Gaining media coverage
Engaging in public debate

Here are some recent examples of awareness-raising and lobbying:

Publishing our response to the DEFRA report on snaring. Our 'Manifesto to End Snaring in Great Britain and Northern Ireland' was launched in Parliament, and our petition has gained over 50,000 signatures to date
Our Chief Executive argued against commercial trophy hunting on Sky News highlighting the public outcry at the killing of the legendary deer knows as the 'Exmoor Emperor'
Several major brands including British Airways, Ryanair and Watersonte's have stopped promoting bullfighting following League pressure
The League is recognised as a key organisation that lobbied politicians to gain the ban on hunting, and the defence and enforcement of the Hunting Act 2004 remains a key part of our work. The Act is a central piece of wildlife legislation, and has impact in terms of the prerception of animals and their welfare across the globe

3. We help people whose lives are being detrimentally affected by cruel sports and associated wildlife crime.

The League is contacted every day by people who want to know how they can help protect animals by taking action on cruel sports. This can range from wanting to stop hunters going across their land, reporting wildlife crime or an illegal hunt, to knowing what they can do to stop dog fighting in their area - and more. We can help by:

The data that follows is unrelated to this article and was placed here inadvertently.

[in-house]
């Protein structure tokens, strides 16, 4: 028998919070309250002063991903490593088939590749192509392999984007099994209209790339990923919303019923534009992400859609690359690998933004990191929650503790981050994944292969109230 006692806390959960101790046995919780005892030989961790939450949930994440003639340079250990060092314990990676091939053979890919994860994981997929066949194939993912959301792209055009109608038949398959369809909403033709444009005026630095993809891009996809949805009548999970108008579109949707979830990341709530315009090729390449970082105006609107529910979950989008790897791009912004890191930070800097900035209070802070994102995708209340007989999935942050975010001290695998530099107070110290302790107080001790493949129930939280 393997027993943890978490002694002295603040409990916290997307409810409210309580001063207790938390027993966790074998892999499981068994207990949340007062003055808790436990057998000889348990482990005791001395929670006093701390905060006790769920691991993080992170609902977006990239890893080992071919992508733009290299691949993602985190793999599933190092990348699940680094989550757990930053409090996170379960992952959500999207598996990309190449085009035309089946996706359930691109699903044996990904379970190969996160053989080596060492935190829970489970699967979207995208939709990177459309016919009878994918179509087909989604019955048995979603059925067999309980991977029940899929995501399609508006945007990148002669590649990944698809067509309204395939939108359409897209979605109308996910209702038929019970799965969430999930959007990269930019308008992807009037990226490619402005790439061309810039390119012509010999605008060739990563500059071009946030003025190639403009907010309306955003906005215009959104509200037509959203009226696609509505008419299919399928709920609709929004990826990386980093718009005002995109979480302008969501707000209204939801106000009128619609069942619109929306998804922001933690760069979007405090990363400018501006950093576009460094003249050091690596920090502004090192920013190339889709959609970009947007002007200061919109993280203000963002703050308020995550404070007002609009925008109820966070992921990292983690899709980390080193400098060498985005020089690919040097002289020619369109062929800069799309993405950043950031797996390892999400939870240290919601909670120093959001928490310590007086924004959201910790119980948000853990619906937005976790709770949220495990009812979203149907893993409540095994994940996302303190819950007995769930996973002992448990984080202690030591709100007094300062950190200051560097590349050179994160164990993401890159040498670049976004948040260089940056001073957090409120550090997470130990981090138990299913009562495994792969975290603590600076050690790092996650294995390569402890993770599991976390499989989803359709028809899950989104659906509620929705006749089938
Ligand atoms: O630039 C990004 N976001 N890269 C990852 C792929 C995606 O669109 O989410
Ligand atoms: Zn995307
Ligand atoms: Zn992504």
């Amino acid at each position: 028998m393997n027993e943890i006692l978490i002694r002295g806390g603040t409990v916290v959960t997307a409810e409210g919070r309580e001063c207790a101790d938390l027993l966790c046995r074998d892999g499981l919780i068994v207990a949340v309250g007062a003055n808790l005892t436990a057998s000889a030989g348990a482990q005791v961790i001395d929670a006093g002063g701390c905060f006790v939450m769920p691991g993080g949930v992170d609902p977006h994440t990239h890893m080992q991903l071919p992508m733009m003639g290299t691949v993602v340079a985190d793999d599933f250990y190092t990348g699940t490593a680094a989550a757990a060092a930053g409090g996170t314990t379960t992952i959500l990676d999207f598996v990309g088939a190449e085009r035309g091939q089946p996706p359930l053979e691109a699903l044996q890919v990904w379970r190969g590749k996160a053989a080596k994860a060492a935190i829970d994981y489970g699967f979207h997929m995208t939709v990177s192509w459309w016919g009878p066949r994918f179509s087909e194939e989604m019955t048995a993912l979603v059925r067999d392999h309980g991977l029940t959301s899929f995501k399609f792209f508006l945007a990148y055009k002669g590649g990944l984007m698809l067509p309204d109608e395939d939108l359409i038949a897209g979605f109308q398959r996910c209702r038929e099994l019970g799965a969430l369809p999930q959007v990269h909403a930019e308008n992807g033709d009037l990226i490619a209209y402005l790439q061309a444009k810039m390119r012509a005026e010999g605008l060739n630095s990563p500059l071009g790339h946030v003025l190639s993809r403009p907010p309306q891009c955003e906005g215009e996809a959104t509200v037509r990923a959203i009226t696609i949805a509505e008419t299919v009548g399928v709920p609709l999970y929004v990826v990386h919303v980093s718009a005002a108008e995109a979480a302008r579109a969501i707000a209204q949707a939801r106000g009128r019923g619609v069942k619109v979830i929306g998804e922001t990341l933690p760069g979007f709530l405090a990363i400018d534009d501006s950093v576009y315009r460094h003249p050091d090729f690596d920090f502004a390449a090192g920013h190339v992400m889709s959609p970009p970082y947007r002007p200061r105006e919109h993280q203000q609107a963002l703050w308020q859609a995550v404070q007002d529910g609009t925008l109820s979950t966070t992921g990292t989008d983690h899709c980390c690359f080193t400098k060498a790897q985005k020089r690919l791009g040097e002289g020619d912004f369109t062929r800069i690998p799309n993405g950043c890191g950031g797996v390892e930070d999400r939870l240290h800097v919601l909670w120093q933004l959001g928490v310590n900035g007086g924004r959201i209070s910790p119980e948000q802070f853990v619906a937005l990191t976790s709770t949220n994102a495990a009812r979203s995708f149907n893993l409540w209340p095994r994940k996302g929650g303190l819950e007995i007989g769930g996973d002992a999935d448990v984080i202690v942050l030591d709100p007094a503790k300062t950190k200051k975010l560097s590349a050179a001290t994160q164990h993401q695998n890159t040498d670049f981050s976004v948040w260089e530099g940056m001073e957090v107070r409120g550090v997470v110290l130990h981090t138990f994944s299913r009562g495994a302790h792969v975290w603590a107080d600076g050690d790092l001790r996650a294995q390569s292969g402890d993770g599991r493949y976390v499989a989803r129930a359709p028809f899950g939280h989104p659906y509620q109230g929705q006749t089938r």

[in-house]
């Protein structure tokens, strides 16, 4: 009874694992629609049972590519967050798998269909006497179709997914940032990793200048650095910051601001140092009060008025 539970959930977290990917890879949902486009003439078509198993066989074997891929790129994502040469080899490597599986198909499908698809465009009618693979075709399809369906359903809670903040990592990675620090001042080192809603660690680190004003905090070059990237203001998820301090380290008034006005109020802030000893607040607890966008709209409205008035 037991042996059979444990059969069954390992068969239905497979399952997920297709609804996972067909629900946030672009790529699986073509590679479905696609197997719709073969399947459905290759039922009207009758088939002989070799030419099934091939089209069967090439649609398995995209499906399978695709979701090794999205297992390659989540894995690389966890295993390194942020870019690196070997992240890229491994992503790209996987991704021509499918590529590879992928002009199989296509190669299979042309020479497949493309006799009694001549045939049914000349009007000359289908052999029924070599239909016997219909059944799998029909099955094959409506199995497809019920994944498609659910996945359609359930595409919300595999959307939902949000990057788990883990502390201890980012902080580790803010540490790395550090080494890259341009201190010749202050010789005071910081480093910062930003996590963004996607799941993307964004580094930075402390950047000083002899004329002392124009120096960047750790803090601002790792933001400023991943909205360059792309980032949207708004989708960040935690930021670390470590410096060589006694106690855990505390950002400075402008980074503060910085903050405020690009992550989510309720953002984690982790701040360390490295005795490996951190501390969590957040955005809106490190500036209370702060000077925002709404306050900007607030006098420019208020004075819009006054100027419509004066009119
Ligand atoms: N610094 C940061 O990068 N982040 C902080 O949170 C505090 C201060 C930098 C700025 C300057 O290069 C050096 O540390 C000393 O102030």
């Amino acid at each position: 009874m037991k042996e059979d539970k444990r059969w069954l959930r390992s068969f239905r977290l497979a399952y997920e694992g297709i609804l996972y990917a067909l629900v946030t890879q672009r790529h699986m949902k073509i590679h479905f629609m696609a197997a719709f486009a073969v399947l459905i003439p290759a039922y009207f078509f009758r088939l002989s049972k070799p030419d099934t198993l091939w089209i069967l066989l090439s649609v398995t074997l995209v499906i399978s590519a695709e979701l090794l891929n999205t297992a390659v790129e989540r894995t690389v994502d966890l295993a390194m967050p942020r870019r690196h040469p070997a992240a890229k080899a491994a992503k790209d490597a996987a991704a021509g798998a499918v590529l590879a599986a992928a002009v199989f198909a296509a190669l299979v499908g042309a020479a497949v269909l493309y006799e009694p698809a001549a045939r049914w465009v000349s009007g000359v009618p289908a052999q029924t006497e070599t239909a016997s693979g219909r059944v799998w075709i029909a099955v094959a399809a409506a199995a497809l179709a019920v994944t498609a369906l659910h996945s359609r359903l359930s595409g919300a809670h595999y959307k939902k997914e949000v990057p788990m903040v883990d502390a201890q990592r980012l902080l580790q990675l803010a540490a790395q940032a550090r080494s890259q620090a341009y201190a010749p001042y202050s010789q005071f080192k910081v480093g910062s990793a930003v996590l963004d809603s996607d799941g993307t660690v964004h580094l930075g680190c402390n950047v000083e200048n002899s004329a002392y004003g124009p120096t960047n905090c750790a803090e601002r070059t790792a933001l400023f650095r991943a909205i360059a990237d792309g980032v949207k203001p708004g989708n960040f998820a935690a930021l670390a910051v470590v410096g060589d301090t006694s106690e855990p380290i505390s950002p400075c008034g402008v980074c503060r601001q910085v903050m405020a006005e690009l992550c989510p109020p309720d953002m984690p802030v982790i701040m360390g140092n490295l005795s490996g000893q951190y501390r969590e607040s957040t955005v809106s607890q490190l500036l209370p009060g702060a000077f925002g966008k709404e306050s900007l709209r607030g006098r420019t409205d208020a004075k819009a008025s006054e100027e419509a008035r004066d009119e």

Offering advice and support
Acting as an intermediary with the authorities and using our expertise to get results

Some recent examples of successes include:

A tenfold increase in wildlife crime being recorded against previous year (2011/12 vs 2012/13) from intelligence compiled by our Wildlife Crimewatch service. Our Wildlife Crimewatch phone line (01483 361 108) allows people to report crime anonymously and get impartial advice.
Contacting Local Authorities to check their policy on snaring, and asking them to adopt a 'no snare' policy
Helping home owners deal effectively with hunting and shooting on their land, and to deal with incidents of 'hunt havoc' were the activities of hunting in the area has a detrimental impact on local communities, and the individuals who live there

4. Hold sanctuary land in heavily hunted areas to frustrate the perpetrators of cruelty and help protect animals who seek refuge on our land. We also hold the sporting rights to prevent cruel sports on land previously held.

Traditionally a successful tactic to thwart hunting activity has been to buy land to interrupt major hunting and shooting areas, so ensuring that it was a sanctuary for wildlife. Since the Hunting Act 2004 we have changed the balance of our land holding, as the need to 'break up' hunting land should be much reduced and the resources can be better deployed elsewhere. We continue to manage key sections of land, and where land has been sold we strategically hold the 'sporting rights' to ensure cruel sports are still not allowed on the land.

Our Sanctuaries are monitored by our staff so that we can:

Maintain safe havens for the myriad wildlife that lives there
Monitor the adjacent areas for illegal hunting for sport